Last weekend, I took part in my first ever triathlon, urged on by my lovely (and infinitely tougher) colleague Charlie. To clarify, it was a mini triathlon: At 400m swim, 10km cycle, and a 5km run, it doesn’t even qualify as a Sprint. On top of that, it was an indoor event – we did the track in the comfort of The Third Space gym, using the pool, stationary bikes, and treadmills, in sets of 4 racers. It wasn’t exactly what you’d call hardcore, but as I learned, it was a challenge in itself.

I’d seen the signs up around the gym advertising the event… and lightly considered it. However, having practically no formal swimming practice (grew up on lakes and with a pool in my backyard, and so am well enough versed in swimming, but never took to grinding out lengths of front crawl fro fun), the idea of signing up scared me. How far is 400m when you swim it? Will I be able to keep up, or will I need to stop for my breath after each length? How, exactly, is one supposed to breath, and turn, and everything else, without looking like a complete newbie?

The other reason I had holding me back from signing up on the spot was the date. Falling on the morning of March 17th, this meant I’d be competing just a couple days after my trip to Austin for SXSW. SXSW was a huge inspiration but an absolute overload. Plenty of walking, but nothing that I’d call part of a fitness routine that’d get me prepped for a triathlon the following week. Certainly not after those ribs and the rest of the grub I chowed down on out in Texas!

However, given a light prod, I find it hard not to accept a challenge. I got in touch with the girl in charge, a very sweet but obviously very hardcore athlete under the pseudonym Hurry Harry, and found that there were just a few spots left. Harriet was kind enough to warn me that the slots left for the 10:00 and 10:30 start times would be up against a group of particularly competitive guys. I opted for the 9:30, but later secretly wished I’d taken on the larger challenge.

That said, as much as I told myself I was going to push myself and that I’d be okay… I was nervous come race day, not knowing what to expect. And recovering from a poorly timed cold at the time, I didn’t feel like moving much at all that morning. But I got up, dragged my butt to the gym, and got through the course.

So, how’d I do? Terribly, if you’re counting by time. Of the 30 or so competitors, I lagged behind, quite badly. Here’s what I clocked:

400m swim: 11.21
10km cycle: 20.17
5km run: 39.00
Total time: 1:10.38

I started off shakily, more nervous about my swimming form and the fact that I was being watched and timed than about how fast I was going to be able to go. But once I finished a length and realised I was already losing ground, my concentration was shot for good. Over the last few months, I’ve been thoroughly enjoying heading for a swim, getting lost in the rhythm. Something about having 3 others splashing alongside me though, clearly lapping me, was unnerving. And as you’re swimming and trying to time your breath, being unnerved is unpleasant. So is a mouthful of water, as I learned about 80 metres in. By the time I was finishing my last laps, the others had finished and moved to the change rooms to get ready for their cycle. I caught my breath, and completed the rest, at my own pace. By the time I was done, my arms were shattered and my lungs were tight. I was dying to get on to the cycle where I feel a little more grounded.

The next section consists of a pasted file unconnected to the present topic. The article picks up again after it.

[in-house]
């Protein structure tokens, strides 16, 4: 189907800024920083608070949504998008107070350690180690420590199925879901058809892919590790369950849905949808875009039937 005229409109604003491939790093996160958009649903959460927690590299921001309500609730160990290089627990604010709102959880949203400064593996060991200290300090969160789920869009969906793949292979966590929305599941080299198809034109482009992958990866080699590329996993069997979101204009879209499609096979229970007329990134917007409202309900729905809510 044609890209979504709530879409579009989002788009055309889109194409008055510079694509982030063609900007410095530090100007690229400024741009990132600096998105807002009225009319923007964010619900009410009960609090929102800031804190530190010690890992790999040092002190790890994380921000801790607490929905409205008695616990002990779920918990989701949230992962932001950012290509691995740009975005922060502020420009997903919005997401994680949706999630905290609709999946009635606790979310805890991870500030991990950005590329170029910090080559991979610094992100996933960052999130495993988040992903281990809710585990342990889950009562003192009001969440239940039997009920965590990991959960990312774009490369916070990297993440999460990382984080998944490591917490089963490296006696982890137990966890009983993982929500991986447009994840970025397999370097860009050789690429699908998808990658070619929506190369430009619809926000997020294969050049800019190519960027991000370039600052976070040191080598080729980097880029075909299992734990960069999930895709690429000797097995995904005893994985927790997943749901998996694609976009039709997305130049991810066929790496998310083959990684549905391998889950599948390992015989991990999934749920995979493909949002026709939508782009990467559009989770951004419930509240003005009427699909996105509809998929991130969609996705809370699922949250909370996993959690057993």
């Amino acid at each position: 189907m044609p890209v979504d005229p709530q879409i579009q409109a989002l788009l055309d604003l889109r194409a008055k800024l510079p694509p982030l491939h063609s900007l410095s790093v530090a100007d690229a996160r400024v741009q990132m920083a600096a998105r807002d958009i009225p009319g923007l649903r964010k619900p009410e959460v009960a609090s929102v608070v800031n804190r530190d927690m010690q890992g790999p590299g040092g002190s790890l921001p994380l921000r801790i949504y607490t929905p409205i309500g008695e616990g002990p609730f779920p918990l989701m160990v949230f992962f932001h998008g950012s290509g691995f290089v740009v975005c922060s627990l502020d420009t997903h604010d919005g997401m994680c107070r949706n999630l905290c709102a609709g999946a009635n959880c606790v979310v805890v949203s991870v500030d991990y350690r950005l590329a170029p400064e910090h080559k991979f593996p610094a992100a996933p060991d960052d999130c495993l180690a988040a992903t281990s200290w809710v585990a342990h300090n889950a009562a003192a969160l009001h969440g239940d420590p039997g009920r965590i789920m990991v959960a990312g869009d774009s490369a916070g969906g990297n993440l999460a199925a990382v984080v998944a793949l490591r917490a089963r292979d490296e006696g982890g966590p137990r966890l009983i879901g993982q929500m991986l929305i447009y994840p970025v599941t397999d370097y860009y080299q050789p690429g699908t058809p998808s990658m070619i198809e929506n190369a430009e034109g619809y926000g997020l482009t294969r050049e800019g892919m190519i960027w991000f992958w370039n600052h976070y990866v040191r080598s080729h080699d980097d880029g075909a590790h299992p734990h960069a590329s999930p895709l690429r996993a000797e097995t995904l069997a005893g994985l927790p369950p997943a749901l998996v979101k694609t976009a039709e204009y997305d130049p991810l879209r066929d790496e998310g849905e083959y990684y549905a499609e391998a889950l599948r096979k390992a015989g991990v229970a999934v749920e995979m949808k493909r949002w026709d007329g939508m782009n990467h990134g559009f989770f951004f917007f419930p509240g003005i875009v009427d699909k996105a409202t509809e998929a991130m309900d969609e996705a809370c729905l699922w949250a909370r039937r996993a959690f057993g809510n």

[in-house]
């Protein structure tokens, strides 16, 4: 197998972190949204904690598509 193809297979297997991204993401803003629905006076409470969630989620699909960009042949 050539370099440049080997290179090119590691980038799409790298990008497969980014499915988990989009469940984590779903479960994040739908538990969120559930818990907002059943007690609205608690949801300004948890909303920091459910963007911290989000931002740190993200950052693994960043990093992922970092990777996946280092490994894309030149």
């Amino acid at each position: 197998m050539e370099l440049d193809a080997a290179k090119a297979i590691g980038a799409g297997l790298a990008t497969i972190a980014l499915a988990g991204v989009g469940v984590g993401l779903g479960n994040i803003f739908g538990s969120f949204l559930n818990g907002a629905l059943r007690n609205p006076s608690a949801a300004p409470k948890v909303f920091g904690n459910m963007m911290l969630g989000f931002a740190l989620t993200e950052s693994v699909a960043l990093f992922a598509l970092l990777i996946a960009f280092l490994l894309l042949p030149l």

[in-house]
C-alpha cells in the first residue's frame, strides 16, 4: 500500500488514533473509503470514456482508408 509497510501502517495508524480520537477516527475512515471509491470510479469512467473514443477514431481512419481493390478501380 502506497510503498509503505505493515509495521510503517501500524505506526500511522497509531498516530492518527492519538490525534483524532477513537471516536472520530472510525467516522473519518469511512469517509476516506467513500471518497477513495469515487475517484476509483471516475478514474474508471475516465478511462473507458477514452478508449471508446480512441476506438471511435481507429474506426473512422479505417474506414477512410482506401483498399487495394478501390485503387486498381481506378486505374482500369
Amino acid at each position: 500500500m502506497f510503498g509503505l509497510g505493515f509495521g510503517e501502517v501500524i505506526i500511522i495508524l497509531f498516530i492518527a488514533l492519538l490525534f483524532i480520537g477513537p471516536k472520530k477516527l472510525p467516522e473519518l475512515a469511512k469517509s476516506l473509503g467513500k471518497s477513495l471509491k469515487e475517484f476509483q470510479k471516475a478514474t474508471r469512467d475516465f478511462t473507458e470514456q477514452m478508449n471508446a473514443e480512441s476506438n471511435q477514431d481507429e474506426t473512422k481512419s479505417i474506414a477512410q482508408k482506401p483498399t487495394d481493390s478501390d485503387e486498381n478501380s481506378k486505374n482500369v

The problem with estimating your ability for your first triathlon is getting a feel for not only what each individual leg of the race will take out of you, but what combining the three means to your performance. I took it easy on the bike, not pushing the gears way up to shave a couple minutes off my time – I realised, probably a little too late, that I was going to need my legs as fresh as possible for the run. I hadn’t hit the pavement for months at this stage, and the 5km I once would have laughed at was now feeling daunting.

I closed in on the 10th kilometre, and took the 2 minute change-over period to refill my water bottle, only to realise my legs were weak and wobbly. My competitors had already taken off on their runs, and looked to be comfortably in stride on the treadmills.

Now, I hate treadmills. I’m sure it’s just a personal psychosis, but I can’t help feeling at peril, my legs always a tiny slip away from being tossed off the back of the machine. The feeling-like-a-hamster sensation plays a part too, and I didn’t start to feel like I was in the ‘zone’ until about the 4th kilometre. By this point, my shin splints were acting up badly, and my calves felt as if they were just going to seize up. I took it slowly, and punched the machine into a walk when needed. That’s the worst part about a treadmill, in my opinion. Unlike running on a pavement, where if you slow down or speed up, you just do so, on a treadmill, you’re forced to coax the machine into suiting your pace, desperately mashing on buttons that have woefully bad touch-sensitivity. This isn’t so bad when you’re starting, but by the time you’re exhausted, kicking the machine up or down in speed is more effort than it’s worth, but leaves your running pace feeling quite unnatural.

In the end, I got there. I finished. And I got a half decent grab bag to show for it (I wasn’t exactly going for the prizes!).

And now that I’ve got my first measurements, I know what times I’ve got to beat, and what to expect in order to beat them. Looking forward to the next one!